Microsoft Patent Could Broaden Large Language Models’ Horizons

Microsoft wants its language models to be a little more adaptable.

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Photo via U.S. Patent and Trademark Office

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Microsoft wants its AI models to pick up on subtleties. 

The company is seeking to patent a system for “large language model utterance augmentation.” This aims to give a language model a broader understanding of user queries by understanding when certain phrases are “semantically related to one another.” 

Conventional training of large language models is often tedious, as it involves “brainstorming complex regular expressions or curating massive, labeled datasets containing an exhaustive collection of possible utterances,” Microsoft noted. This patent aims to upend that process by helping models understand the intent of a user’s request, rather than just the words they’re saying. 

Microsoft’s system starts with a large language model trained on an “arbitrary corpus of language training data.” This system then feeds that language model “seed data,” which includes several phrases that are semantically linked together, such as variations of a certain phrase. 

The language model takes that seed data and creates even more possible variations, broadening its scope. When any one of these phrases is later received as an input query by a user, the model understands it as linked to a group of phrases, triggering a specific command. 

For instance, in the context of a voice-activated AI model, if you say “lower the music,” this system may link it to related phrases like “turn down the music” or “lower the volume,” and understand what to do. In the context of a chatbot or copilot, if you ask it to search for a certain file, but misspell the file name, it would be able to complete the request anyway.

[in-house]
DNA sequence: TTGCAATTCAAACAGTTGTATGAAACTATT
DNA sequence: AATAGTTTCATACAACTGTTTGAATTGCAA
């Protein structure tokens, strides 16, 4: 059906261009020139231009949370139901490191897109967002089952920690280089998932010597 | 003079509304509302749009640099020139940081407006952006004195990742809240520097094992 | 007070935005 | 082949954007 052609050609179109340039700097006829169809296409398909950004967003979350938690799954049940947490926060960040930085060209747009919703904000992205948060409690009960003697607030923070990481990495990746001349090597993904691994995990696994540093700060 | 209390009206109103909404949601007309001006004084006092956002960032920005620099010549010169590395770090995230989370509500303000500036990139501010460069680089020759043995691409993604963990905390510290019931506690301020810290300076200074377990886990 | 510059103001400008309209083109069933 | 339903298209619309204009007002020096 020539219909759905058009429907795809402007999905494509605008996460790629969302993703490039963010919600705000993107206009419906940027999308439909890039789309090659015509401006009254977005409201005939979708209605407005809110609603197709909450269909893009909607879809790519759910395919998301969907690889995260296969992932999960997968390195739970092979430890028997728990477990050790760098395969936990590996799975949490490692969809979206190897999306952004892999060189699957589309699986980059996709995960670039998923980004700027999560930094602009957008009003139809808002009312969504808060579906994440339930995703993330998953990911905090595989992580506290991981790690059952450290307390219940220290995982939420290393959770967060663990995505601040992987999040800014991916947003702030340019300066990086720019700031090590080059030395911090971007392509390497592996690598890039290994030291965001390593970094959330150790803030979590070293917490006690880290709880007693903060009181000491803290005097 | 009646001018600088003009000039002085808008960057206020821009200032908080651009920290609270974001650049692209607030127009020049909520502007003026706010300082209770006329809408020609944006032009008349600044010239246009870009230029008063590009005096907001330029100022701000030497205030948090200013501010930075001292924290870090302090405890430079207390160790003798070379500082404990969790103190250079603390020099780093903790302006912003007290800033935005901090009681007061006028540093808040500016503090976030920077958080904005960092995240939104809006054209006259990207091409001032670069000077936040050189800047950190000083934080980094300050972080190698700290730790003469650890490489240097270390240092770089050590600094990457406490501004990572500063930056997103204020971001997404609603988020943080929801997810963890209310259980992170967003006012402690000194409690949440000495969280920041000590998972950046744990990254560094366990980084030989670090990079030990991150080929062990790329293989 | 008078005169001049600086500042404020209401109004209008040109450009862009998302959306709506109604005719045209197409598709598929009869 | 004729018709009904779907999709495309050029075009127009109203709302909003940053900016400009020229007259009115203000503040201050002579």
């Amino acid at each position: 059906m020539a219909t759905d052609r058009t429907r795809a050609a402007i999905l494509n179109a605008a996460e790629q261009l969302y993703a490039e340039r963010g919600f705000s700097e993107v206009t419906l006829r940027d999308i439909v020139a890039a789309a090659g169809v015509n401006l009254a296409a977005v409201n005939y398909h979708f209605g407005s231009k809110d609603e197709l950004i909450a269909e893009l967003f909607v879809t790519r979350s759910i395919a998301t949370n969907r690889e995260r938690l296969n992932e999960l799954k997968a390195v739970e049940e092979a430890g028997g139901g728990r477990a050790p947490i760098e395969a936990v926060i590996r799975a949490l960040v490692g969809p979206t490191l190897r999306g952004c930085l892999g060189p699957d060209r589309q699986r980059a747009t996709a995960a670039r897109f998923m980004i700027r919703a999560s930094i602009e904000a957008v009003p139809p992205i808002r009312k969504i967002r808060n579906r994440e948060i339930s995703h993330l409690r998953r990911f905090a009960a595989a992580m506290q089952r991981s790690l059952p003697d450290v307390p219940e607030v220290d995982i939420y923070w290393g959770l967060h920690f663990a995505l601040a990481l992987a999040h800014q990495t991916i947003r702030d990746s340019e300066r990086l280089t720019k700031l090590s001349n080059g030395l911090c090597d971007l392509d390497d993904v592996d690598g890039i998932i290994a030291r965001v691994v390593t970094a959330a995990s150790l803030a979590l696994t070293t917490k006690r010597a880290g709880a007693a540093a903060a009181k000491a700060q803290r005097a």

For the past year, Microsoft has worked arm-in-arm with OpenAI on the development and integration of its large language model into several of its Copilot products. To date, Microsoft has invested $13 billion in the startup. 

But the tech giant seems to be working on a large language model of its own. Last week, The Information reported that Microsoft is training a large language model called MAI-1, which can reportedly rival OpenAI’s GPT-4. The model’s development is being overseen by Mustafa Suleyman, co-founder of Google DeepMind and former CEO of AI startup Inflection. 

The model is far larger than any of its current open source models at around 500 billion parameters (compared to OpenAI’s one trillion parameters) and is likely to be much more expensive, The Information noted. The company may debut this model at its Build conference on May 16. 

While the company hasn’t clarified what it intends to use this model for, Microsoft CTO Kevin Scott took to Linkedin last week to say that its partnership with OpenAI isn’t likely to go away. “There’s no end in sight to the increasing impact that our work together will have,” Scott said.

And though little is publicly known about the company’s new AI, patents like these may give some insight into how it’s training and implementing its large language models.